Review: The Humanity of Private Law Parts I & II by Nicholas J McBride

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Abstract

GK Chesterton famously invoked the metaphor of a fence to defend a cautious approach to law reform. He said:
In the matter of reforming things, as distinct from deforming them, there is one plain and simple principle; a principle which will probably be called a paradox. There exists in such a case a certain institution or law; let us say for the sake of simplicity, a fence or gate erected across a road. The more modern type of reformer goes gaily up to it and says, ‘I don't see the use of this; let us clear it away.’ To which the more intelligent type of reformer will do well to answer: ‘If you don’t see the use of it, I certainly won’t let you clear it away. Go away and think. Then, when you can come back and tell me that you do see the use of it, I may allow you to destroy it.’
If we are to continue with the fence metaphor, then the ‘stand in’ for Chesterton’s Fence in Nicholas J McBride’s ambitious two part work The Humanity of Private Law is the entire corpus of English private law. Part I of McBride’s work addresses the question of why English private law exists in the first place. The answer provided by McBride is that the English private law is, at least at present, concerned with ensuring that its subjects possess ‘14 or so’ goods which aim to help those subjects flourish. McBride calls this the ‘possessions model’ of human flourishing on the basis that this model depends on subjects possessing certain goods. Those goods are listed as ensuring that subjects have: (1) good health; (2) freedom from being muddled or confused; (3) a sufficient degree of practical reasonableness to make sense of the world and from which to make personal judgements; (4) a sufficient degree of self-awareness as to how one’s life is going; (5) friends and a life partner; (6) whom they care about; (7) a sufficient degree of concern for one’s future and wellbeing; (8) a desire to pursue at least one meaningful project or cause; (9) a sufficient degree of mastery in at least one trade or game that requires some degree of skill; (10) a sufficient degree of creativity and opportunities to be creative; (11) a requisite degree of stability in one’s personal, cultural, political and environmental affairs; (12) flourishing for those individuals whom subjects care about; (13) freedom from undue anxiety about future flourishing; and (14) membership in a society in which the basic flourishing of everyone is promoted.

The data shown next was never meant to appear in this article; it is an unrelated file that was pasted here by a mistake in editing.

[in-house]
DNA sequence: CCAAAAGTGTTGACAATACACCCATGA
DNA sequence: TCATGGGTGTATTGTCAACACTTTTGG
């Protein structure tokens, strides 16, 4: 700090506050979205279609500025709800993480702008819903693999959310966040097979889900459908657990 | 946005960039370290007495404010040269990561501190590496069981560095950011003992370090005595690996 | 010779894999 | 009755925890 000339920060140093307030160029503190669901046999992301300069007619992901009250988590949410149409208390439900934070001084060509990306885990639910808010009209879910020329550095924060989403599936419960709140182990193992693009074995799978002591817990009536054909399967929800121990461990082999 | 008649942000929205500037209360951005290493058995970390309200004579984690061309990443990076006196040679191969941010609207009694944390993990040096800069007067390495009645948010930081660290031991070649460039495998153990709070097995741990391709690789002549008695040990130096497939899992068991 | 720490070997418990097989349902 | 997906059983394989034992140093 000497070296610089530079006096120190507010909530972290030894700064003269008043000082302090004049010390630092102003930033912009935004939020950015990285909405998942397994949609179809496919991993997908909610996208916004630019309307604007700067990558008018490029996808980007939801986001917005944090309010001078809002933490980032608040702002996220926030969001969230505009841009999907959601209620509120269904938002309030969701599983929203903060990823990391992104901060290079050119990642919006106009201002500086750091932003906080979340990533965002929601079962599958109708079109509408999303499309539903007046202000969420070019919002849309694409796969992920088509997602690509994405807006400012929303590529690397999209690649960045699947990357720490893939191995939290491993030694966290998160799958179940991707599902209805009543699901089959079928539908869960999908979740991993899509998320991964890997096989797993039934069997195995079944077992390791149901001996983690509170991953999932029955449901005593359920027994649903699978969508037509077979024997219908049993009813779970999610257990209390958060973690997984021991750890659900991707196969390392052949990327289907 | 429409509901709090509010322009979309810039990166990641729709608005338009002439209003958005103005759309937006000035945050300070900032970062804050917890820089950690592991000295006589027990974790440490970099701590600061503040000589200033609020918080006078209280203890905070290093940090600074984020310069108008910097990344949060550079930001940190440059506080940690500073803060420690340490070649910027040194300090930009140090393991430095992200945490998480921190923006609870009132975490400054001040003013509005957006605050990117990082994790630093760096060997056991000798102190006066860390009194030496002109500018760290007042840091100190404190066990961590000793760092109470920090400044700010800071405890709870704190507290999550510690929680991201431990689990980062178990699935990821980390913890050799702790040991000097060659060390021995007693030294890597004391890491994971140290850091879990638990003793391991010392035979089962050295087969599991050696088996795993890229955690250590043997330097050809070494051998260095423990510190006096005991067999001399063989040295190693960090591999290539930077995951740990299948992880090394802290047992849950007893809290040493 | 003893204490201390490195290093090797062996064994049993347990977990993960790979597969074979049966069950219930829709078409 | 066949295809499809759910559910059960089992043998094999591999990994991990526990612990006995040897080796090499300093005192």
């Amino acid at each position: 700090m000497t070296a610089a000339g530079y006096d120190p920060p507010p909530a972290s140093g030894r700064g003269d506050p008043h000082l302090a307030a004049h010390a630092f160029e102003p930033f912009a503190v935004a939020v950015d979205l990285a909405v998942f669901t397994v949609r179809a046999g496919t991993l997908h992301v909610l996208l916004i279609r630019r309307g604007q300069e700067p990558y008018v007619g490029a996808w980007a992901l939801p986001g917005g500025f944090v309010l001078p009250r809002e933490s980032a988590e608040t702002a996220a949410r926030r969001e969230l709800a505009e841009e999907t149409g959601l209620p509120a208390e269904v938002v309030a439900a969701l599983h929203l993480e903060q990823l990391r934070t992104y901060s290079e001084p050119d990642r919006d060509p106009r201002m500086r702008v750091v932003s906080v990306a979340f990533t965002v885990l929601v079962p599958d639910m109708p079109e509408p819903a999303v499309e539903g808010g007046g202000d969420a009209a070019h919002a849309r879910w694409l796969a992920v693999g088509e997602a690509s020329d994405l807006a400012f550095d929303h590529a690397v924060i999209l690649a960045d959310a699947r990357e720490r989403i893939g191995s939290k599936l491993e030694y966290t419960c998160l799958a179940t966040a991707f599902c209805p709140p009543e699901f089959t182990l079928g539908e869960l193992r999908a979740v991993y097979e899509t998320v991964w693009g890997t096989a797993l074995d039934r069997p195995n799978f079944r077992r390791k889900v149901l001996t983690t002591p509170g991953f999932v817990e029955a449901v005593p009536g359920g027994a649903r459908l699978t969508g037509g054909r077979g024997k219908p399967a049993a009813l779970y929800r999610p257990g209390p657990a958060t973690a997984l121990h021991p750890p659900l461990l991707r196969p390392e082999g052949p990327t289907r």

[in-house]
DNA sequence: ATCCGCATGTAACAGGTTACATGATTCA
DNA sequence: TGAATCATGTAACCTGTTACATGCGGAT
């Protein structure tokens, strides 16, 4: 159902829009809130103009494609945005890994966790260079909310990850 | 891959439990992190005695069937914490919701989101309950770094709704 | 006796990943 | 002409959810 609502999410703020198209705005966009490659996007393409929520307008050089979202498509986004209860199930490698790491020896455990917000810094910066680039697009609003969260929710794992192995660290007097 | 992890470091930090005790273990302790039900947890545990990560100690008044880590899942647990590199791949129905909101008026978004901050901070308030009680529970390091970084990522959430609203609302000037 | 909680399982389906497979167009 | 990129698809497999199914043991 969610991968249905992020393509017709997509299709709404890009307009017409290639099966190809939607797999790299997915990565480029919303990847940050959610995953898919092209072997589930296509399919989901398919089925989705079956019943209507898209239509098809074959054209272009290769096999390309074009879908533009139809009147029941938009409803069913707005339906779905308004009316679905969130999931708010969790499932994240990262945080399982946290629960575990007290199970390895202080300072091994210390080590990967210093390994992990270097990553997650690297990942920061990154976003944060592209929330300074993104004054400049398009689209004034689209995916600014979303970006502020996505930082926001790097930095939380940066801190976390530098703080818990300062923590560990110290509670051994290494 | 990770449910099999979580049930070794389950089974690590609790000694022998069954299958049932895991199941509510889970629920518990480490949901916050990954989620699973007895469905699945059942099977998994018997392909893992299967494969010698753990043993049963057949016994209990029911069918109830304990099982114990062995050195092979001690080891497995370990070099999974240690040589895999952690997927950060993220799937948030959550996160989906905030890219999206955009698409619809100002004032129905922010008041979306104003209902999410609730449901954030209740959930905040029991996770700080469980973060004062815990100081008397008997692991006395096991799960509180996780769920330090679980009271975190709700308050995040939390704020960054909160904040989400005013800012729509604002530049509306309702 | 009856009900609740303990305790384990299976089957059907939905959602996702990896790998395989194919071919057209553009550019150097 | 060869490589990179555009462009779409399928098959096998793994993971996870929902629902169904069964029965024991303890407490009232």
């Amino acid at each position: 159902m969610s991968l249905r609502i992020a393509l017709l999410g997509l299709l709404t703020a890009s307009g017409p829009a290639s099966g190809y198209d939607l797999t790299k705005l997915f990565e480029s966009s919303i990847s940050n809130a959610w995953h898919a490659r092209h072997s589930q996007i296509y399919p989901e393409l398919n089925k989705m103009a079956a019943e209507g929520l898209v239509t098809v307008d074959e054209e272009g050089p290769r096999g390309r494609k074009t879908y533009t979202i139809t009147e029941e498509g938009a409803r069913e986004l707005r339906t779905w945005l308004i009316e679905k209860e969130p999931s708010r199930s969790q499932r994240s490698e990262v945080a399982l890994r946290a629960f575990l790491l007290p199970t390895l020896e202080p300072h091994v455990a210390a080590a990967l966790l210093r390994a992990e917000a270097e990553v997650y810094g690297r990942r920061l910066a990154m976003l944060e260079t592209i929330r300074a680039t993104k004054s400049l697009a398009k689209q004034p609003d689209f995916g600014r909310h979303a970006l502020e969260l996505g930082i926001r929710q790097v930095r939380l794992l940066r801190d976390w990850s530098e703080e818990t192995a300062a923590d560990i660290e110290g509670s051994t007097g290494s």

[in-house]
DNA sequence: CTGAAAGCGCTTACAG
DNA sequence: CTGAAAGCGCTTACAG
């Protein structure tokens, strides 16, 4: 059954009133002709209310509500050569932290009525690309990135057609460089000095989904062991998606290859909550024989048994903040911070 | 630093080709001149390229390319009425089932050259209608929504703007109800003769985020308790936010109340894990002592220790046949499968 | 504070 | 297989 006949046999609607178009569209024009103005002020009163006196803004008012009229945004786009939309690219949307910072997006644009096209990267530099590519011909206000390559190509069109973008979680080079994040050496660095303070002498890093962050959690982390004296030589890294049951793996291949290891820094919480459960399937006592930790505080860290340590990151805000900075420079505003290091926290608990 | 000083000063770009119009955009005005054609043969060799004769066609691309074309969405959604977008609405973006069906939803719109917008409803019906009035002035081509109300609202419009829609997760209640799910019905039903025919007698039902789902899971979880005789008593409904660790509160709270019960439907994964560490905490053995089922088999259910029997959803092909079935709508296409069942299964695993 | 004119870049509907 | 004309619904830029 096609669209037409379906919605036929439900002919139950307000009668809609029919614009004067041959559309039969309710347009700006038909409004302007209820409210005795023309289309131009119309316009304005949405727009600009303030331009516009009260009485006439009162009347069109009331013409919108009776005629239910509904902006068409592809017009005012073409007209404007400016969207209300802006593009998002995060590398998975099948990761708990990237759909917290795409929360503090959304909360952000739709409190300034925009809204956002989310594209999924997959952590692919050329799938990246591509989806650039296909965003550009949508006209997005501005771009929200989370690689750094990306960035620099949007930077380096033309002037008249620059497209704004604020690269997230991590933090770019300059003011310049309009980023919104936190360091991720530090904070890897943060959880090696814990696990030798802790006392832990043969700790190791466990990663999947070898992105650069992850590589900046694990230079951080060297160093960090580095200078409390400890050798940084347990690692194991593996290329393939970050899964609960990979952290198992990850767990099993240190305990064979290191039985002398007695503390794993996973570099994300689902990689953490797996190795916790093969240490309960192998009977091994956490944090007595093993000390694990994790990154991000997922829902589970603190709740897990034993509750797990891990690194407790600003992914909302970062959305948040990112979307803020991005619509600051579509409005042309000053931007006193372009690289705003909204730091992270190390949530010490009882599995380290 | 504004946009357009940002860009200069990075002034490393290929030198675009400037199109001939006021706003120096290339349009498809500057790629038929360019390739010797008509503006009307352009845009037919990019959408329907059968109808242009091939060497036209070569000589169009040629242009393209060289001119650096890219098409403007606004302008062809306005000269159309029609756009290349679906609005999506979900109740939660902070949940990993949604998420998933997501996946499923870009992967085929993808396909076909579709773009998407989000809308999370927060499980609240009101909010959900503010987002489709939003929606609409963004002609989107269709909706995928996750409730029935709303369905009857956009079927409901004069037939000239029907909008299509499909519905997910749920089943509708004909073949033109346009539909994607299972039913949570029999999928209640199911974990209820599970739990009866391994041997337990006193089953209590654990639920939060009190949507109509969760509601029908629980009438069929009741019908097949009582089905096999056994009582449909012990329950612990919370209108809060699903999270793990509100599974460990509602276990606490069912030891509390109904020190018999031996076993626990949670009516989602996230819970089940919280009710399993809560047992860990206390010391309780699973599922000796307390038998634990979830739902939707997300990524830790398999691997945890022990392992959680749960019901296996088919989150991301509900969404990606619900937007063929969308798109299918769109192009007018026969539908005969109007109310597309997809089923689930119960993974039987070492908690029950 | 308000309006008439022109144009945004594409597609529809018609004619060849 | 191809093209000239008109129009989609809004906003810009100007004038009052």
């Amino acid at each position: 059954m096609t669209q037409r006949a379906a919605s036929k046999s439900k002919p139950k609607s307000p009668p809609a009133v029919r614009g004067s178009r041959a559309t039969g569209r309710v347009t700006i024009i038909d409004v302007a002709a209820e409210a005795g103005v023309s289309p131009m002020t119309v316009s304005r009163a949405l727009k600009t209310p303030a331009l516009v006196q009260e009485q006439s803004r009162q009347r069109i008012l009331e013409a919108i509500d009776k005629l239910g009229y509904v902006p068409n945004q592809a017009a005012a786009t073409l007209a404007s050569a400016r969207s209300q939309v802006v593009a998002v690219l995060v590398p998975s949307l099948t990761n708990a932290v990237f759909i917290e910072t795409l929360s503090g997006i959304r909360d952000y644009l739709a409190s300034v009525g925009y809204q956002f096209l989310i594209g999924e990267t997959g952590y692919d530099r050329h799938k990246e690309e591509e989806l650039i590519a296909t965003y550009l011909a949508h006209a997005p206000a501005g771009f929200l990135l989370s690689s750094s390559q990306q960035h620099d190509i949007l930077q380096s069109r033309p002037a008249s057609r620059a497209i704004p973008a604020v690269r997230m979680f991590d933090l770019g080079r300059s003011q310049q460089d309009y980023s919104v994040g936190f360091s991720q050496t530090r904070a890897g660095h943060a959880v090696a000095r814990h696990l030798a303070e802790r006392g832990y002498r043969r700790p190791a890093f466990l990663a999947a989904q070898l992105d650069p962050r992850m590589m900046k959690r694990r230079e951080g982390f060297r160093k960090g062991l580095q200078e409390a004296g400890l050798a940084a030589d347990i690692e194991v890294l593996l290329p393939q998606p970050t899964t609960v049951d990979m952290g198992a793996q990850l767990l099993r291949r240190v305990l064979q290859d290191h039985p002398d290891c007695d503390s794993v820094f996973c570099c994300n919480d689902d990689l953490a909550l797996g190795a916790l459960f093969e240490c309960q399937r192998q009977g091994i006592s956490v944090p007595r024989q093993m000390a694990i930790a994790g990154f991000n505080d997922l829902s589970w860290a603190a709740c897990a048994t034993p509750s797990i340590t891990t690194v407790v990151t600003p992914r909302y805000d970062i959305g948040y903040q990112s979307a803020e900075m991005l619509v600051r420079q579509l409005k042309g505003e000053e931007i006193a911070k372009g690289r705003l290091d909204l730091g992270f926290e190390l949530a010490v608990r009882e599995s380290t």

Original languageEnglish
Pages (from-to)281-288
Number of pages8
JournalTorts Law Journal
Volume26
Issue number(1)
Publication statusPublished - 23 Mar 2021

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